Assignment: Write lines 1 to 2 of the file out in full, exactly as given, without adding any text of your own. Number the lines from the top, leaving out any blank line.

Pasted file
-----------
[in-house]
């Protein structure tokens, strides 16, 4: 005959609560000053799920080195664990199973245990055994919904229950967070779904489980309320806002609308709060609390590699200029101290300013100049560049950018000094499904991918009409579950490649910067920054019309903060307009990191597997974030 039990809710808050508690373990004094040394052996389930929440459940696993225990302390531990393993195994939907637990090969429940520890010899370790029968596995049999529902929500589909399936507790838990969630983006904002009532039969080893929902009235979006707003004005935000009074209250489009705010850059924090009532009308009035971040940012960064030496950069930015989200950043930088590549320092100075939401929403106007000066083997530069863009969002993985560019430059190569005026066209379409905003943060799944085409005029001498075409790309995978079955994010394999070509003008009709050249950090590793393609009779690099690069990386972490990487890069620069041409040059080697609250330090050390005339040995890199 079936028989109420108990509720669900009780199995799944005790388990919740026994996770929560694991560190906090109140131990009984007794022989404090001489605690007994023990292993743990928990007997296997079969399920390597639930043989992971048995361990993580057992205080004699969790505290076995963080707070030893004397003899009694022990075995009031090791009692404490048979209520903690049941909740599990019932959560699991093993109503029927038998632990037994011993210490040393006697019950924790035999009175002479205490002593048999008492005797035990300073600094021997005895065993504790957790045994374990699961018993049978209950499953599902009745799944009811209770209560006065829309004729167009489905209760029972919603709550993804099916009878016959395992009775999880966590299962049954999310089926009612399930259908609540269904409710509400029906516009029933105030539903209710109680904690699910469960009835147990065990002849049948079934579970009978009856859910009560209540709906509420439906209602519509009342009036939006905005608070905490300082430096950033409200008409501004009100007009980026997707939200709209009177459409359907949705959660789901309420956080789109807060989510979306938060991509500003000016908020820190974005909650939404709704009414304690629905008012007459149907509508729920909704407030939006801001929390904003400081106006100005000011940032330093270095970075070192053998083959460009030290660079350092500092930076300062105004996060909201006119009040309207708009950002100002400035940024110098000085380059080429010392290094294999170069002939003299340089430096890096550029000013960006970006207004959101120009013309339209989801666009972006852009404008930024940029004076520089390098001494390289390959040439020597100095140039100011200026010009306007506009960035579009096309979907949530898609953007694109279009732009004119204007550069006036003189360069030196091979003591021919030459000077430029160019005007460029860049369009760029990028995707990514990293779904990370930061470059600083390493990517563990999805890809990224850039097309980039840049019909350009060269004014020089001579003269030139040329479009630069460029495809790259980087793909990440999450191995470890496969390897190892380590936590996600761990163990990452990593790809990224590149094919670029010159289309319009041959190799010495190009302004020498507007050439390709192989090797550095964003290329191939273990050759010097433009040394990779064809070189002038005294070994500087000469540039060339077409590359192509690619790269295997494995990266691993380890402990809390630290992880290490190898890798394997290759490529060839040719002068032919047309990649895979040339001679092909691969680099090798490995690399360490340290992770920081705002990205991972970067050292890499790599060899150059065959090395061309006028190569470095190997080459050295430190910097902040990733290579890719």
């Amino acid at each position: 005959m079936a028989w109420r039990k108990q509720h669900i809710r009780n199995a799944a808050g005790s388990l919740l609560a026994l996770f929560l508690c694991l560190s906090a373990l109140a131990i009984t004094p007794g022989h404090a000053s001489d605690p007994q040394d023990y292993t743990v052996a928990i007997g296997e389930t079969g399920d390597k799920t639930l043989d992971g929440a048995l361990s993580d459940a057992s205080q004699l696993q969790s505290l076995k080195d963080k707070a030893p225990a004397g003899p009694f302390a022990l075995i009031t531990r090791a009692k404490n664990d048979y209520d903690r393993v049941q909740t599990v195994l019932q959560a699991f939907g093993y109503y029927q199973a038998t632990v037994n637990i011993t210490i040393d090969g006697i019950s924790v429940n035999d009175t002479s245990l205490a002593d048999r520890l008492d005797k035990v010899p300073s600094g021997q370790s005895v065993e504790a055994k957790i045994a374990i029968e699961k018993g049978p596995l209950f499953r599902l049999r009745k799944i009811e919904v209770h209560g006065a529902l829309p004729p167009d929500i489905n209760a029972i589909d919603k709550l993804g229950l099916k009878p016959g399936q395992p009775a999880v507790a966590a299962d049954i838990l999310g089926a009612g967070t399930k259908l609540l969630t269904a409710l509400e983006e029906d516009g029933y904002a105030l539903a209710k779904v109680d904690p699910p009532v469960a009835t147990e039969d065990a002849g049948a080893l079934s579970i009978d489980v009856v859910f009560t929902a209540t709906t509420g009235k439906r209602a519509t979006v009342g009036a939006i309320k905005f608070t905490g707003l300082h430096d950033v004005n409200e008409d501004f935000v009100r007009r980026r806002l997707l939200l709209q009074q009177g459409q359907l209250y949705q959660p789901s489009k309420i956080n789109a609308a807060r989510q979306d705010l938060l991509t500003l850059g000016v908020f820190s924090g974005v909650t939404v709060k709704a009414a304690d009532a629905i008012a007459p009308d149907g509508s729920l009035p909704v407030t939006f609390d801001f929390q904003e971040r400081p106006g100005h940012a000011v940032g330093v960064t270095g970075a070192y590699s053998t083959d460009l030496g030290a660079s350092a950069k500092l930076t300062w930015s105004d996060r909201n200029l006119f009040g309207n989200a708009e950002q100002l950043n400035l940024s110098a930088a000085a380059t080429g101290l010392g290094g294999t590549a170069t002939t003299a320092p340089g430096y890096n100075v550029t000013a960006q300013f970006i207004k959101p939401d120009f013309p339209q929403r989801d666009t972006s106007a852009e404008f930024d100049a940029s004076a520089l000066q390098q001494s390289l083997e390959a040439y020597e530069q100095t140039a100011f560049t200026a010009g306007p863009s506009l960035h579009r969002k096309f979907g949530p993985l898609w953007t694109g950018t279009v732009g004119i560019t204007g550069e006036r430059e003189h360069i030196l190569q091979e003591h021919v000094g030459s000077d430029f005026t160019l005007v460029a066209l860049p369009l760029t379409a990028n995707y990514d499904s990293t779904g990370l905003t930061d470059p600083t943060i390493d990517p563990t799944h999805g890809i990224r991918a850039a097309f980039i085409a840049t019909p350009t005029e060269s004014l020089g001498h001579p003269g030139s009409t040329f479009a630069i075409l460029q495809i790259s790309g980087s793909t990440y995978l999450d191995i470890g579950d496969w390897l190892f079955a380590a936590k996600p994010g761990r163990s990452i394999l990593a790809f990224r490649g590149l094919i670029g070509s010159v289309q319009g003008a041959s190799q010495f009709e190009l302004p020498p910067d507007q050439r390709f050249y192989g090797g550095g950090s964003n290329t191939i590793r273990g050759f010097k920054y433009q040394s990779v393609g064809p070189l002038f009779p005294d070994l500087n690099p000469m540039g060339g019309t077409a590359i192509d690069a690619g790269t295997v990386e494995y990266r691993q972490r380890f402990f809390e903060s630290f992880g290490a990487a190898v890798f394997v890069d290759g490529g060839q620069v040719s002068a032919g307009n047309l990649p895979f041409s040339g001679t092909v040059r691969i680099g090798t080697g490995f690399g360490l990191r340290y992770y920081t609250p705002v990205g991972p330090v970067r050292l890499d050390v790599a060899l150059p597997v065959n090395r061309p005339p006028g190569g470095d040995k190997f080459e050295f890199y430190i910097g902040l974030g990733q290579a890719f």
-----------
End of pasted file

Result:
[in-house]
């Protein structure tokens, strides 16, 4: 005959609560000053799920080195664990199973245990055994919904229950967070779904489980309320806002609308709060609390590699200029101290300013100049560049950018000094499904991918009409579950490649910067920054019309903060307009990191597997974030 039990809710808050508690373990004094040394052996389930929440459940696993225990302390531990393993195994939907637990090969429940520890010899370790029968596995049999529902929500589909399936507790838990969630983006904002009532039969080893929902009235979006707003004005935000009074209250489009705010850059924090009532009308009035971040940012960064030496950069930015989200950043930088590549320092100075939401929403106007000066083997530069863009969002993985560019430059190569005026066209379409905003943060799944085409005029001498075409790309995978079955994010394999070509003008009709050249950090590793393609009779690099690069990386972490990487890069620069041409040059080697609250330090050390005339040995890199 079936028989109420108990509720669900009780199995799944005790388990919740026994996770929560694991560190906090109140131990009984007794022989404090001489605690007994023990292993743990928990007997296997079969399920390597639930043989992971048995361990993580057992205080004699969790505290076995963080707070030893004397003899009694022990075995009031090791009692404490048979209520903690049941909740599990019932959560699991093993109503029927038998632990037994011993210490040393006697019950924790035999009175002479205490002593048999008492005797035990300073600094021997005895065993504790957790045994374990699961018993049978209950499953599902009745799944009811209770209560006065829309004729167009489905209760029972919603709550993804099916009878016959395992009775999880966590299962049954999310089926009612399930259908609540269904409710509400029906516009029933105030539903209710109680904690699910469960009835147990065990002849049948079934579970009978009856859910009560209540709906509420439906209602519509009342009036939006905005608070905490300082430096950033409200008409501004009100007009980026997707939200709209009177459409359907949705959660789901309420956080789109807060989510979306938060991509500003000016908020820190974005909650939404709704009414304690629905008012007459149907509508729920909704407030939006801001929390904003400081106006100005000011940032330093270095970075070192053998083959460009030290660079350092500092930076300062105004996060909201006119009040309207708009950002100002400035940024110098000085380059080429010392290094294999170069002939003299340089430096890096550029000013960006970006207004959101120009013309339209989801666009972006852009404008930024940029004076520089390098001494390289390959040439020597100095140039100011200026010009306007506009960035579009096309979907949530898609953007694109279009732009004119204007550069006036003189360069030196091979003591021919030459000077430029160019005007460029860049369009760029990028995707990514990293779904990370930061470059600083390493990517563990999805890809990224850039097309980039840049019909350009060269004014020089001579003269030139040329479009630069460029495809790259980087793909990440999450191995470890496969390897190892380590936590996600761990163990990452990593790809990224590149094919670029010159289309319009041959190799010495190009302004020498507007050439390709192989090797550095964003290329191939273990050759010097433009040394990779064809070189002038005294070994500087000469540039060339077409590359192509690619790269295997494995990266691993380890402990809390630290992880290490190898890798394997290759490529060839040719002068032919047309990649895979040339001679092909691969680099090798490995690399360490340290992770920081705002990205991972970067050292890499790599060899150059065959090395061309006028190569470095190997080459050295430190910097902040990733290579890719």